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Wadsworth Atheneum Begins Much Anticipated Renovation
HARTFORD, CT.- The Wadsworth Atheneum announced the commencement of its highly anticipated renovation project, which will yield 8,000 square feet of refurbished gallery space in anticipation of the complete reinstallation of the museum’s permanent collection. The project is slated to be completed by the end of 2011.

The Wadsworth Atheneum is America first public art museum and is listed on the National Register of Historic Places. Its five separate, but contiguous buildings were built over the span of 125 years. The renovation will address roof leakage problems and façade issues with the museum’s Morgan, Avery and Goodwin buildings, which date from 1910, 1934 and 1969 respectively.

In addition to addressing structural issues, the renovation will also improve the overall visitor experience by providing a 14% increase in available gallery space, which will be home to both permanent collection installations and special exhibitions. A major component of the restoration project will be the re-opening of the light monitors in the Morgan Building, which will bring natural light into the upper galleries.

New interior and exterior signage, including bi-lingual signage, will better direct visitors to the museum and throughout its historic interiors, as well as provide increased interaction. In addition, the museum will be working with an internationally renowned artist to create an art installation on the exterior of the building.

Significant energy savings as a result of mechanical improvements to the HVAC system and two green roof areas will be additional benefits, while also reducing the museum’s operating costs.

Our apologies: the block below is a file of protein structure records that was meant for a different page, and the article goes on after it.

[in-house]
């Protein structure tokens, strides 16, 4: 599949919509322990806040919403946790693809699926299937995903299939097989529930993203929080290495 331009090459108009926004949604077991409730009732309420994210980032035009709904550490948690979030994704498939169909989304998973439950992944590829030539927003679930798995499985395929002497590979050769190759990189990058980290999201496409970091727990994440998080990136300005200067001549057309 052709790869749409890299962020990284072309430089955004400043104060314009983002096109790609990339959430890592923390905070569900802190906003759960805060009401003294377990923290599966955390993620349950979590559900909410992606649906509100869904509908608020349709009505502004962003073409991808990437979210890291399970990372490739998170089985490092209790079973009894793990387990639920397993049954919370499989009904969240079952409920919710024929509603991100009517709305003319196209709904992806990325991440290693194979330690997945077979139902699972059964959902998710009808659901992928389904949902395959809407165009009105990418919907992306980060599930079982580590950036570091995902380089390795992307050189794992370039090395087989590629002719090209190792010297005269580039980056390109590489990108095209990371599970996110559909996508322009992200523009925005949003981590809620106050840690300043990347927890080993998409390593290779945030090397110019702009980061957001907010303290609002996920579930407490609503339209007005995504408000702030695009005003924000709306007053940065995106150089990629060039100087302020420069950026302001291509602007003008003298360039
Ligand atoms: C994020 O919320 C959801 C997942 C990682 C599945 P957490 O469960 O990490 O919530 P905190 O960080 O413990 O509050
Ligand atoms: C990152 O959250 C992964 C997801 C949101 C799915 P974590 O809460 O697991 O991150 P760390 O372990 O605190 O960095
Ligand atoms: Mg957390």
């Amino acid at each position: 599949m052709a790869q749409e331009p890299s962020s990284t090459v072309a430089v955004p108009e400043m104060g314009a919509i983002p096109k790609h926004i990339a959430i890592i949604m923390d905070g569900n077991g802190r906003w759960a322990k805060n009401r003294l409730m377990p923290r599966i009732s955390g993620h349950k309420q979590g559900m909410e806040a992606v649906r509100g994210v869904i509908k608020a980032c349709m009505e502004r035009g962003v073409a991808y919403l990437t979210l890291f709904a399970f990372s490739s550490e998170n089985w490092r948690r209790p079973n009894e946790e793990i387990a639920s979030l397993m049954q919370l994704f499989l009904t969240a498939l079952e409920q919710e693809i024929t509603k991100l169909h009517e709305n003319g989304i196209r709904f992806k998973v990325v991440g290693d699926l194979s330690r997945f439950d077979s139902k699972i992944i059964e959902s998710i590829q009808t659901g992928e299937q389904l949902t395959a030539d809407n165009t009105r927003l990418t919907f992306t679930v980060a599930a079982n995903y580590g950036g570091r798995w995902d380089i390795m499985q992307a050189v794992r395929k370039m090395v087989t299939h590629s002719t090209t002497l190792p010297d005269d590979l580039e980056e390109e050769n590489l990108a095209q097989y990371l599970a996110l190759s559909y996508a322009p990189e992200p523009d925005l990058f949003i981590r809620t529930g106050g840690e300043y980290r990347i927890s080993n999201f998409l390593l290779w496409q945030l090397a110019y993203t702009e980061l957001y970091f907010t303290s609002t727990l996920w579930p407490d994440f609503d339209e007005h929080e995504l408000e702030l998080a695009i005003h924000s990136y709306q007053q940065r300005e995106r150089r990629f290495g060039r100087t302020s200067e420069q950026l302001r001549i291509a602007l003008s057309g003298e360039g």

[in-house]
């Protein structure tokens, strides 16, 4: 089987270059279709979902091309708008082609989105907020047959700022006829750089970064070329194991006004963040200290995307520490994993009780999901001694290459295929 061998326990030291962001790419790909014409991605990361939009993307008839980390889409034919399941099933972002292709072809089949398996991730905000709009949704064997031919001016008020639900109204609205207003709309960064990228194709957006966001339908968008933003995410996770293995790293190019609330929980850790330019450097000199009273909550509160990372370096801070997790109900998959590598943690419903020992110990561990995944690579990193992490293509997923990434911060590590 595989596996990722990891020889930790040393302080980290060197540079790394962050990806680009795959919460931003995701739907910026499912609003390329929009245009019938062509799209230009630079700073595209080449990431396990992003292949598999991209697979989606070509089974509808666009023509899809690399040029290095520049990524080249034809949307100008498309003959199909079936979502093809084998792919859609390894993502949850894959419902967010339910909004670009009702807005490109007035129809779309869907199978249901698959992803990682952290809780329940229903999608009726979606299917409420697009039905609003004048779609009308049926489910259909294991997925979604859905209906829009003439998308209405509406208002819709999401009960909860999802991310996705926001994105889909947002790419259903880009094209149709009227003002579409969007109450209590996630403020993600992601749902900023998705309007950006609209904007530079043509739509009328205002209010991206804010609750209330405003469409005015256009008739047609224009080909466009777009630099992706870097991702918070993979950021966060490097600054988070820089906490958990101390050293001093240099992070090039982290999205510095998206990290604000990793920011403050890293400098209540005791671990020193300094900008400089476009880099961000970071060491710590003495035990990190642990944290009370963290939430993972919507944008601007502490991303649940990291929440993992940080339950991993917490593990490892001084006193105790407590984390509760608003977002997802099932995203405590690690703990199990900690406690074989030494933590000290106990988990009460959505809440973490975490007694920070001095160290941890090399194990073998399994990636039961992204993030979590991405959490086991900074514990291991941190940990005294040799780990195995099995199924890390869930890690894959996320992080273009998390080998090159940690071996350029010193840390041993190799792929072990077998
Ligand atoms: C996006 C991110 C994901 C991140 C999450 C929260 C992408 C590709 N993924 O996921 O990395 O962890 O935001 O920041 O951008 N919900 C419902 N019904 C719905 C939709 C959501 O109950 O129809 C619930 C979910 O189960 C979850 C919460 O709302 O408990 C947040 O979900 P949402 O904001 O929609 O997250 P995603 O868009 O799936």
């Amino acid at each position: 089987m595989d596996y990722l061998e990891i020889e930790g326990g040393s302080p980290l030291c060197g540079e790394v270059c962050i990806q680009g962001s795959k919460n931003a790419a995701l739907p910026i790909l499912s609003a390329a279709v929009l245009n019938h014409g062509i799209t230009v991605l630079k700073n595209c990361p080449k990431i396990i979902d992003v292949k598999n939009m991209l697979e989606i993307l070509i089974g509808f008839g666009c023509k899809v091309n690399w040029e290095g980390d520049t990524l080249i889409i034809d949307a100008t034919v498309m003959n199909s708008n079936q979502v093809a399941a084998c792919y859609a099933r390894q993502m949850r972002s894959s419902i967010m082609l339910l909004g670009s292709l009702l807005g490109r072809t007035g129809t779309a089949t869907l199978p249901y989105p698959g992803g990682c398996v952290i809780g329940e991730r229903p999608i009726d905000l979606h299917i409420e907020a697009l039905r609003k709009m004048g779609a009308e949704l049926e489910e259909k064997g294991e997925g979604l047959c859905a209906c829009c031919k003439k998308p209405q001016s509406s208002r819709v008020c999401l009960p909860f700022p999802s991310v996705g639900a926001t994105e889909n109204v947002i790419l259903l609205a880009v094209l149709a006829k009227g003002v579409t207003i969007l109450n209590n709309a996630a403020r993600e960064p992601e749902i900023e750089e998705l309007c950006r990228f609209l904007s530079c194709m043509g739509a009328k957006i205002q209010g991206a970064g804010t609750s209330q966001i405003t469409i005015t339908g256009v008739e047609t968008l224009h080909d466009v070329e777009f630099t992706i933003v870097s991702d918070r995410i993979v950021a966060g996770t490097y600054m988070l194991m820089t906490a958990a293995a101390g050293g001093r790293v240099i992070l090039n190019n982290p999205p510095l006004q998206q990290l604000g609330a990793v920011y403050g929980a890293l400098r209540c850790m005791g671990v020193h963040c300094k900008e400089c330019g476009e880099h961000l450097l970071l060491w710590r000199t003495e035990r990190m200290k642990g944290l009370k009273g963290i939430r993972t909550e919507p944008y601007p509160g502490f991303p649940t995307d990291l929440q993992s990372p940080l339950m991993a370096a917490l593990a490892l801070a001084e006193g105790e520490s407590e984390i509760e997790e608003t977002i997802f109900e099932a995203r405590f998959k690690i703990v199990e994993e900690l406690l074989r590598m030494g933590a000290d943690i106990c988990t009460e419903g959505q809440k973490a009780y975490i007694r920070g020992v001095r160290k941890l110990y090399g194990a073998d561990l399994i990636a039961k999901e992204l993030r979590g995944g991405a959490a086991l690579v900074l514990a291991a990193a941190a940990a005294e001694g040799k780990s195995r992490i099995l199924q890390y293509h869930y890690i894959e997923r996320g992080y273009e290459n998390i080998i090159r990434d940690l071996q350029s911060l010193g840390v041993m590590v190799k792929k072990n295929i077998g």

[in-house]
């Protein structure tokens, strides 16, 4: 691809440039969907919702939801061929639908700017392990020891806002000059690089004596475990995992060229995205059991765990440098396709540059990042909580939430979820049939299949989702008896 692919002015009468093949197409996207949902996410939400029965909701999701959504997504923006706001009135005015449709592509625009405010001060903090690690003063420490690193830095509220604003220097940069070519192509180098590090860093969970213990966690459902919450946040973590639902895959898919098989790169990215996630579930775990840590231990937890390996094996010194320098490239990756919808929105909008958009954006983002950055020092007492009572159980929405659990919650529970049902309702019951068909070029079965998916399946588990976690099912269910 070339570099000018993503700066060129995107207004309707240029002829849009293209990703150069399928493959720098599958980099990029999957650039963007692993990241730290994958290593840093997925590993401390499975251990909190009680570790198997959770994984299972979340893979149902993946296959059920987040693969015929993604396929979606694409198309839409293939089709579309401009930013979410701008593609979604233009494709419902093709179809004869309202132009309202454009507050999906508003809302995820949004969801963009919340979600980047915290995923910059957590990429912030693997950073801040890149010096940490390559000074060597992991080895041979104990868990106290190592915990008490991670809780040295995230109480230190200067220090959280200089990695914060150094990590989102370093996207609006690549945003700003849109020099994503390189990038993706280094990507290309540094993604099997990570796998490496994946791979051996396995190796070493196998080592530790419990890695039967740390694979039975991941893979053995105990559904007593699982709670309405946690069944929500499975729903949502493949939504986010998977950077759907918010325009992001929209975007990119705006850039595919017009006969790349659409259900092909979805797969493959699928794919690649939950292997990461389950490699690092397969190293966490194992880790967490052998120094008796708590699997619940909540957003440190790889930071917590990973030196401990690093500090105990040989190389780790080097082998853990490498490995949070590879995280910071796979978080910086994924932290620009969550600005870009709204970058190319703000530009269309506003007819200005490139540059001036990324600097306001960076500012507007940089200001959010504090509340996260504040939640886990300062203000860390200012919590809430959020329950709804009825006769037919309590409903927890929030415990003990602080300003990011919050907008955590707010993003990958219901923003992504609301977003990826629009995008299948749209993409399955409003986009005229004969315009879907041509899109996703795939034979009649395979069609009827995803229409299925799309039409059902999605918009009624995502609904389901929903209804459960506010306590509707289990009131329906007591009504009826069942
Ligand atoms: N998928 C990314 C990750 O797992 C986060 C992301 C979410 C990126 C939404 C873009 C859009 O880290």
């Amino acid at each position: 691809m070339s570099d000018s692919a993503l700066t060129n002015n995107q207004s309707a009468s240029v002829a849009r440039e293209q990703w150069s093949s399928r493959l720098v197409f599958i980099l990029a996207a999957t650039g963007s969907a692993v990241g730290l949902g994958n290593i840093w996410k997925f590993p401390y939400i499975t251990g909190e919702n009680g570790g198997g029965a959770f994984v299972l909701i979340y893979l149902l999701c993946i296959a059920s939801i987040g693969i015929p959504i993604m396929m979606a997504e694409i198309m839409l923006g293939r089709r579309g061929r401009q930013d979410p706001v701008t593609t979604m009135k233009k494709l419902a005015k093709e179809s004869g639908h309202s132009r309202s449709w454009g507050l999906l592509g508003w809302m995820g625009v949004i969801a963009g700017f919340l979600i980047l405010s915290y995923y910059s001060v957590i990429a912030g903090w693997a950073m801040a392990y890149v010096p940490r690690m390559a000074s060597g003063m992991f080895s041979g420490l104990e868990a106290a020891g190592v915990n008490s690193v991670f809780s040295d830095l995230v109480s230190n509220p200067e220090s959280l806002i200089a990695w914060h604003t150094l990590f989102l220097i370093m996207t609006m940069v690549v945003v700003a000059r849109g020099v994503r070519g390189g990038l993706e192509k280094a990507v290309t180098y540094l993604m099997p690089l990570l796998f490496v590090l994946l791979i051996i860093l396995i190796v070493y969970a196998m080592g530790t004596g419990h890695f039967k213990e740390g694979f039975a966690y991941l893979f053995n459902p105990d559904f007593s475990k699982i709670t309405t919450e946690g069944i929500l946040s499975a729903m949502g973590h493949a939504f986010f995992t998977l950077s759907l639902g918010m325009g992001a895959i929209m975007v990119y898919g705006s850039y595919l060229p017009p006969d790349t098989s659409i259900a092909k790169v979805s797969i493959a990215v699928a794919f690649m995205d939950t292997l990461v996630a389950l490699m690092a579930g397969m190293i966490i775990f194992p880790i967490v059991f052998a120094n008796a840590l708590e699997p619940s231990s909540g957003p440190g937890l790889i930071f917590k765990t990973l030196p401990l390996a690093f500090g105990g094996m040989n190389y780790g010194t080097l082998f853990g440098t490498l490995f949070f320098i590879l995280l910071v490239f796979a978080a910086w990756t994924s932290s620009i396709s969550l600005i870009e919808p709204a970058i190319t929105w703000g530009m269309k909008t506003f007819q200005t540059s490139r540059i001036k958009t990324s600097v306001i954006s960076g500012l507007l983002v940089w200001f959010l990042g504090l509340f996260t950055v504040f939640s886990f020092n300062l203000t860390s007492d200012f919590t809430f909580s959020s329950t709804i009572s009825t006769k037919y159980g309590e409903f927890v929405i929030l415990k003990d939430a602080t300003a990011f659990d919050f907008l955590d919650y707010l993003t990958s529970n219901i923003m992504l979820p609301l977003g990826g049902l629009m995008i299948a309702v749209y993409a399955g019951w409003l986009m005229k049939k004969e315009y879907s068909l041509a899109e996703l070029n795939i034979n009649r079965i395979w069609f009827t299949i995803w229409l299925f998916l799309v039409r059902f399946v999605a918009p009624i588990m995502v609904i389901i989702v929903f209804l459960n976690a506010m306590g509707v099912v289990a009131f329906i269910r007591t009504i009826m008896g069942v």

“This renovation is not an expansion,” said Susan L. Talbott, Director, Wadsworth Atheneum Museum of Art. “It’s an important first step in our strategy of preserving and conserving the museum’s renowned collections for future generations and ensuring that we continue to be a good steward of our existing historic facilities.”

“We will remain open during the renovation and are in the midst of planning a number of exciting exhibitions that will bring some of the world’s greatest art to Hartford. These include our current exhibition, Reunited Masterpieces: From Adam & Eve to George & Martha, a special exhibition of Monet’s most important water lily paintings next fall and an Andrew Wyeth show which will re-assess this artist’s long career and center around our Chambered Nautilus,” Talbott continued.

The majority of the $16 million dollar project cost is funded through a $15 million grant from the Connecticut Department of Economic and Community Development; a $900,000 grant from the U.S. Department of Housing and Urban Development and an $183,000 grant from the Mortensen Foundation.

The architect for the project is the Hartford-based firm of SmithEdwards Architects, and the construction manager is Consigli Construction Co., Inc., which has offices in Enfield. Both firms were selected for their expertise in architectural restoration and their ability to solve complex infrastructural issues while maintaining a site’s historical integrity. Examples of other important heritage landmarks these firms have worked on include; Trinity College’s Long Walk, the Old State House, the Bowdoin College Museum of Art’s Walker Art Building, and the New York State Capitol restoration. Alan Barton, Director of Facilities, is managing the project for The Wadsworth Atheneum Museum of Art.

As part of the construction process, there will be a temporary inconvenience to visitors of the adjacent Alfred E. Burr Memorial or the ‘Burr Mall’ as it is commonly known. Due to construction staging activity on the north side of the Mall, access will be somewhat restricted and will necessitate the removal of the current trees and landscaping. The Wadsworth is working in close cooperation with Burr Mall and will restore and replant the affected area at the conclusion of the renovation project. Several of the affected trees will be transplanted back to the Mall upon completion of the construction.





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